The Wolf Among Us Episode One: Faith PC Review

Everyone knows you. Big Bad Wolf.

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I was impressed when I heard Telltale Games was taking on Bill Willingham’s Fables for a few reasons. Namely, it meant that Telltale was willing to take a risk. They weren’t content riding The Walking Dead train until it’s biscuit wheels fell off, the studio genuinely loves adapting fantastic long-form narratives. Secondly, the source material is brimming with fanboys that aren’t going to refrain from bursting at the seams if something is handled incorrectly. I was also relieved to see the studio precede the story arch the graphic novel follows. Telltale’s writers proved their merit by creating their own plot for The Wolf Among Us to follow, instead of cloning the Eisner Award winning material.

The goal was to acclimate the characters, environments and tone of Willingham’s Fables into an interactive storytelling experience. The fairy tales our parents enchanted us with as children have ended, the casts have disbanded, and most of them are indistinguishable from the characters we formerly knew. You’ll come in contact with Mr. Toad, The Woodsman, Beauty & Beast and a host of characters I’d rather not mention at this point. Telltale meant to torture us with the same hard decisions and snap judgments that we endured in Lee and Clementine’s story, and they succeeded.

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If you’re familiar with any of Telltale’s past work with adventure games, you’ll feel right at home with the controls. There’s a few slight deviations during combat sequences, but character movement and the way they interact with their surroundings will feel much the same. Dialogue selections are once again timed (for the most part). Forcing you to make quick decisions during conversations. The difference being your characters role within the narrative. He’s the sheriff of Fabletown, and he’s the Big Bad Wolf. Most of your time will be spent dissecting crime scenes, questioning witnesses, or making persons of interest piss themselves. You have to pay attention to what your supporting cast is telling you, because you may have to catch them in a lie to find out what they’re trying to hide. Action sequences are more gritty and require a bit more effort than their predecessors, making them stand out even more. Telltale seems to be honing their expertise with the adventure game, presenting a more polished approach with every outing.

Not only was the gameplay decidedly more fluent, the visuals were as well. The crisp, cel-shaded visuals were a sight to behold. For the most part I had the impression that I was literally bringing a piece of artwork to life. Level design seems to have seen an overhaul as well. Every single scene had a distinctive setting. New York is brought to life with stunning detail, high contrast colors, and expert lighting techniques. Animations were sinuous, even during action sequences (something that I wasn’t able to say about TWD). One thing that really ramped up the action was the fact that the mystical figures of The Wolf Among Us don’t adhere to the same rules that we do. They’re able to endure amazing amounts of punishment, and that leads to some amazing encounters. I was running The Wolf Among Us on the Razer Blade 17 at max settings. I launched the game with Razer Game Booster so I could monitor performance, frame-rate is king. For the most part things stayed consistent. Oddly enough the lowest I saw the frame-rate dip was just under 30 and it was during a sequence I wouldn’t have thought to be very demanding. Ultimately I was absolutely captivated with the level of immersion Telltale was able to create.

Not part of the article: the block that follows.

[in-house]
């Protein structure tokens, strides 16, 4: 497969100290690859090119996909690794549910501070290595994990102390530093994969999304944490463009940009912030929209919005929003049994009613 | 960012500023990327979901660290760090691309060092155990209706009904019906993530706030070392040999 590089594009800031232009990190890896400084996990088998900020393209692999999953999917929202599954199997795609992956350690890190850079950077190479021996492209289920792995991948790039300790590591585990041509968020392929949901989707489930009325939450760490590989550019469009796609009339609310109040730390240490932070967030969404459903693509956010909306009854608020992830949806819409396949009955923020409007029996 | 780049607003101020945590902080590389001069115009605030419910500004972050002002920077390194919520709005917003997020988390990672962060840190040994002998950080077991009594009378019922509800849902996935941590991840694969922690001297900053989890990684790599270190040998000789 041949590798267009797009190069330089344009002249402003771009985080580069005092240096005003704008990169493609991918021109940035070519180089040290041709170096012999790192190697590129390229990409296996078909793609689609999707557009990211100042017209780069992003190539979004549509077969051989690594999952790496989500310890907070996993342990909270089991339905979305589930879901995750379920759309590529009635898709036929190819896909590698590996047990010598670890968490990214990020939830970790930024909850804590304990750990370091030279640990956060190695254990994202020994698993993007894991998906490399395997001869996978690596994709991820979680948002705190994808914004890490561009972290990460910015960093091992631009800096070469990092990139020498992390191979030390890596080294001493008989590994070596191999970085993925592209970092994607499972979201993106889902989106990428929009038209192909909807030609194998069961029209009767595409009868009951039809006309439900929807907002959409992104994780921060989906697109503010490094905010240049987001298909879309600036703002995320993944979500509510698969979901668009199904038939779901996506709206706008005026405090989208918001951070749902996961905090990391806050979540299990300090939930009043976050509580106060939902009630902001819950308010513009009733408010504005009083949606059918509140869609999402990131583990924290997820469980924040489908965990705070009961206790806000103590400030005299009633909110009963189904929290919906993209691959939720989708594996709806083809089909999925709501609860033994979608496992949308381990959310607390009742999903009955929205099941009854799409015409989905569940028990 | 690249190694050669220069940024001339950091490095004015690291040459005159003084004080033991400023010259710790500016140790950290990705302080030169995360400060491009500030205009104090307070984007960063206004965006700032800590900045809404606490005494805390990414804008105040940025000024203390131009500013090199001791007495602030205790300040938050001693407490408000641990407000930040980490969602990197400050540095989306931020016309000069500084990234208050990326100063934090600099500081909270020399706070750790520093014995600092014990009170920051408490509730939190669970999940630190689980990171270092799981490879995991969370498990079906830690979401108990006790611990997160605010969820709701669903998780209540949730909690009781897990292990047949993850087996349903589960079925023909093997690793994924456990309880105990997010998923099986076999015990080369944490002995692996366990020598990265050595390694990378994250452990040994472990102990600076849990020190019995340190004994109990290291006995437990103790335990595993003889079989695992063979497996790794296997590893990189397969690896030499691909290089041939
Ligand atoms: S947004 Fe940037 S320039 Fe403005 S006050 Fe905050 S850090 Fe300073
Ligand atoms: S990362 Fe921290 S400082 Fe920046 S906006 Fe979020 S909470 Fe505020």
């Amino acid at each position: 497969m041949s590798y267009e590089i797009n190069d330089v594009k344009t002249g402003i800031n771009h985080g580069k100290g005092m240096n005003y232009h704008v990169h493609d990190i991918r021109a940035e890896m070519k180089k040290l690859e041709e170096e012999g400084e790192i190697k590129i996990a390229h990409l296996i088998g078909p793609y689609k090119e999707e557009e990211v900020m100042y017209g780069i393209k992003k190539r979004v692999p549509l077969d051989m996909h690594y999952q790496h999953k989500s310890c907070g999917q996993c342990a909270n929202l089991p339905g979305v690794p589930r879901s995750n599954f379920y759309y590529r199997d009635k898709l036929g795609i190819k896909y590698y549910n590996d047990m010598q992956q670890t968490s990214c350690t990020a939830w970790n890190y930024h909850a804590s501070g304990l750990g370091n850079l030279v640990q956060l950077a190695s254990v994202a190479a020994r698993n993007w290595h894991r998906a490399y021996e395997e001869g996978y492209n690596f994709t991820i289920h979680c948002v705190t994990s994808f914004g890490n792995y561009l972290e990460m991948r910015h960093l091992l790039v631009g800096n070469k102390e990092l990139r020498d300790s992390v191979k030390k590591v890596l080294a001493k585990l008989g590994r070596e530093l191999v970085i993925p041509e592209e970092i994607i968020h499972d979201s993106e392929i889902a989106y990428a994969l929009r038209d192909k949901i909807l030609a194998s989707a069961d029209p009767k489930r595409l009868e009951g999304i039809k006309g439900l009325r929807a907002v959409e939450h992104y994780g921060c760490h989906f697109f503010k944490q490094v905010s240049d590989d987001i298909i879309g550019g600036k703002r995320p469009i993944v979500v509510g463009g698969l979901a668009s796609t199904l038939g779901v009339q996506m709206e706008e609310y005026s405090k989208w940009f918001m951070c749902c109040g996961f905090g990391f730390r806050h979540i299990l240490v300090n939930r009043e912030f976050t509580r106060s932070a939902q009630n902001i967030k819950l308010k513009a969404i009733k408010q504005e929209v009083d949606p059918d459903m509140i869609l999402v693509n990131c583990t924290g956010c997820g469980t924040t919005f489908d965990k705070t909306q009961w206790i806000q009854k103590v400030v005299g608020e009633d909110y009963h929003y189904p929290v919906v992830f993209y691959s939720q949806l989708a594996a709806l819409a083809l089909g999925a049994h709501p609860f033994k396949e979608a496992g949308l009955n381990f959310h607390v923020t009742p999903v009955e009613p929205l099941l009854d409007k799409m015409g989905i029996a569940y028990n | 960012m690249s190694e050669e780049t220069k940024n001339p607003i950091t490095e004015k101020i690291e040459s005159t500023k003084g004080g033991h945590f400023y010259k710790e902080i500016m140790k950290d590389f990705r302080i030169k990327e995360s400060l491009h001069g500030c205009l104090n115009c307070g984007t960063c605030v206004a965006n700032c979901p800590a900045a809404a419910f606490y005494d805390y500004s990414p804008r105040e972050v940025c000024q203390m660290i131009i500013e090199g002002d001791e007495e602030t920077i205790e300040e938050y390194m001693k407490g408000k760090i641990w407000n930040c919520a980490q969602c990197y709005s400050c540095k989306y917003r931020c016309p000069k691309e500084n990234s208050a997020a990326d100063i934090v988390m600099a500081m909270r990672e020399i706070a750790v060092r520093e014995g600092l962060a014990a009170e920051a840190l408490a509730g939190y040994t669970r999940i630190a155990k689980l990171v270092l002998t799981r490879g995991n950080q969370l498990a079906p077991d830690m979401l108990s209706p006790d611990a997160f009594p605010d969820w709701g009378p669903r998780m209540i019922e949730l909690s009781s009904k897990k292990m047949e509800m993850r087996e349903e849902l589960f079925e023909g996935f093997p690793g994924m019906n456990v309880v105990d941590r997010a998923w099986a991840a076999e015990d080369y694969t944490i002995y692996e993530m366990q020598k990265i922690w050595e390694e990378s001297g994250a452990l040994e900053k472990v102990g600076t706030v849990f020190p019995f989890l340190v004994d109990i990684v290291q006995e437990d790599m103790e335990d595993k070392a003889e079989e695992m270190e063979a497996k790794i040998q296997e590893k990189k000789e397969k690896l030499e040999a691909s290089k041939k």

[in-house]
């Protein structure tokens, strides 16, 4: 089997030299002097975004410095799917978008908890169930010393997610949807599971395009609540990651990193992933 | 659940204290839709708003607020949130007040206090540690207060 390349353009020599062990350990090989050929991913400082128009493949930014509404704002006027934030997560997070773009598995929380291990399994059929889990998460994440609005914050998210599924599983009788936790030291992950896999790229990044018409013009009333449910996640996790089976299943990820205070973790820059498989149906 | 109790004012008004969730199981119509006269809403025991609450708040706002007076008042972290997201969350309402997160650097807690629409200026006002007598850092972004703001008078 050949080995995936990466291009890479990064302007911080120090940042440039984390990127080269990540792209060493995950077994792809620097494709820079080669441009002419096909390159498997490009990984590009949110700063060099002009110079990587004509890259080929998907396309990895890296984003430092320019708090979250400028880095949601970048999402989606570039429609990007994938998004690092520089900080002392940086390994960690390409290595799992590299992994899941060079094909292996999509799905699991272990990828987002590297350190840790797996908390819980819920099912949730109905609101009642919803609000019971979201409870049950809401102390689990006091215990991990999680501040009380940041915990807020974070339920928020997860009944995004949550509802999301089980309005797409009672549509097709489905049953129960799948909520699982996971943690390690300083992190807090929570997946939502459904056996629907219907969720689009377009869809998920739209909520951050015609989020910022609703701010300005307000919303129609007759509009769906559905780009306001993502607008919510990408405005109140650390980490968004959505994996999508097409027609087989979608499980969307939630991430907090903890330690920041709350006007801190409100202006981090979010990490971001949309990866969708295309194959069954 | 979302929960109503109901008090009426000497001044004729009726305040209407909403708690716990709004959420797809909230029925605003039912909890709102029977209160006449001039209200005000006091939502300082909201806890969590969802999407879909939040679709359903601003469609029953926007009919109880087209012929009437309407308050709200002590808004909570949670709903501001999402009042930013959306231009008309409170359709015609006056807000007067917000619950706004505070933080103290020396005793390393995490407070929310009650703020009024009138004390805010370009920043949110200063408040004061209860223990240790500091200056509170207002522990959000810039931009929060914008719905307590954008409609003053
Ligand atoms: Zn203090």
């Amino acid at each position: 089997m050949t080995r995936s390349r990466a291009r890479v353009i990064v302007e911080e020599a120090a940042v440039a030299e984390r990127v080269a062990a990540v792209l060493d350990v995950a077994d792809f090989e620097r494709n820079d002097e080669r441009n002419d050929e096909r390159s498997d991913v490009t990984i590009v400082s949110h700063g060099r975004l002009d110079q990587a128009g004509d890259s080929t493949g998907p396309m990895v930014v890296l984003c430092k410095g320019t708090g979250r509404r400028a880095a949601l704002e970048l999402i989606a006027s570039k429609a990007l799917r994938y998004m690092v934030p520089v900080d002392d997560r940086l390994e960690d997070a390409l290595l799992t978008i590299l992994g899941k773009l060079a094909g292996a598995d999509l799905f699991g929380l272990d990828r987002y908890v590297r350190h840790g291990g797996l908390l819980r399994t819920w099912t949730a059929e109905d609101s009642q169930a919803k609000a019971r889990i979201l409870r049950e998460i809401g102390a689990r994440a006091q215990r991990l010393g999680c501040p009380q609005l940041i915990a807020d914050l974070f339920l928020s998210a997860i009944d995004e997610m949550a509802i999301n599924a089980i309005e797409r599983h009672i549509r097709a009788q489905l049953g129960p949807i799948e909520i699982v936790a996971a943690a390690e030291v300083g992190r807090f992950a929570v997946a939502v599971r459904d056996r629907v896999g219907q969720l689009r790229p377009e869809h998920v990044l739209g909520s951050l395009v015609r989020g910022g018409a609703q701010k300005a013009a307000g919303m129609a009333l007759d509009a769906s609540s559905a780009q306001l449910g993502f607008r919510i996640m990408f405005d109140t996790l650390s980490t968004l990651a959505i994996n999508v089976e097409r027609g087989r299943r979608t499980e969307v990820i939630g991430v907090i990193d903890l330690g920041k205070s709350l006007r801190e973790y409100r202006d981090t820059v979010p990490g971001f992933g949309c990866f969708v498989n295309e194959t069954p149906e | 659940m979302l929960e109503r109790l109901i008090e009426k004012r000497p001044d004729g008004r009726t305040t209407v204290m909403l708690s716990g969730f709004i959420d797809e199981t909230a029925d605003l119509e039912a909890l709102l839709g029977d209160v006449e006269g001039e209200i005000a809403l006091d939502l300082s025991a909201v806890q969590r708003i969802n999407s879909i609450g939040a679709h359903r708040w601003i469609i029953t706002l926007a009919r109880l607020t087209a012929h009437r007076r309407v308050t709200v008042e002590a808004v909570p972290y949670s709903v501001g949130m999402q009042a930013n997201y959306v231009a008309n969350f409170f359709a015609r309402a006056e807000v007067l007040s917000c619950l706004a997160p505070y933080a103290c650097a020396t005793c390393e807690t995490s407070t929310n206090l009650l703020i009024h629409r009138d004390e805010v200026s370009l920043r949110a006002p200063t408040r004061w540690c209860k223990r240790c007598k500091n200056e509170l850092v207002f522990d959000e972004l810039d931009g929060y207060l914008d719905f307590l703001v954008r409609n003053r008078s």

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The mythical creatures that filled our imaginations as children are living in exile. They mostly inhabit the slums of New York City, which has forced them to adapt to their surroundings. There’s a small population of Fables living in an upscale apartment building called the Woodland. The Fables are hidden away among society by using magical spells called Glamours, which alter their appearance to come across as human. You play as Bigby Wolf, a reformed Big Bad Wolf. His duty is to protect population of Fabletown from each other and the normal residents of NYC. A grizzly murder sets the events of the inaugural episode of The Wolf Among Us – Faith, in motion. His resolve is put to the test when a serial killer emerges in Fabletown. It’s your job to root out a prime suspect and follow the trail of breadcrumbs the killer is leaving in their wake. Telltale has begun weaving an extraordinary narrative that I can’t wait to continue.

The Wolf Among Us is primed to continue developing a profound story with a flawed, conflicted protagonist that has to constantly stifle his true nature. The Wolf Among Us featured impeccable presentation, a compelling story and meaningful characters that are sure to evolve nicely. I’m not currently a fan of the Fables comic book series, but if The Wolf Among Us embodies the tone of the series, I just might have to pick up some new graphic novels.

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Dylan Zellmer

Dylan splits time between games journalism, designing video games, and playing them. Outside of his deep involvement in the games industry, he enjoys It’s Always Sunny in Philadelphia, Shameless, A Song of Ice and Fire, fitness, and family.
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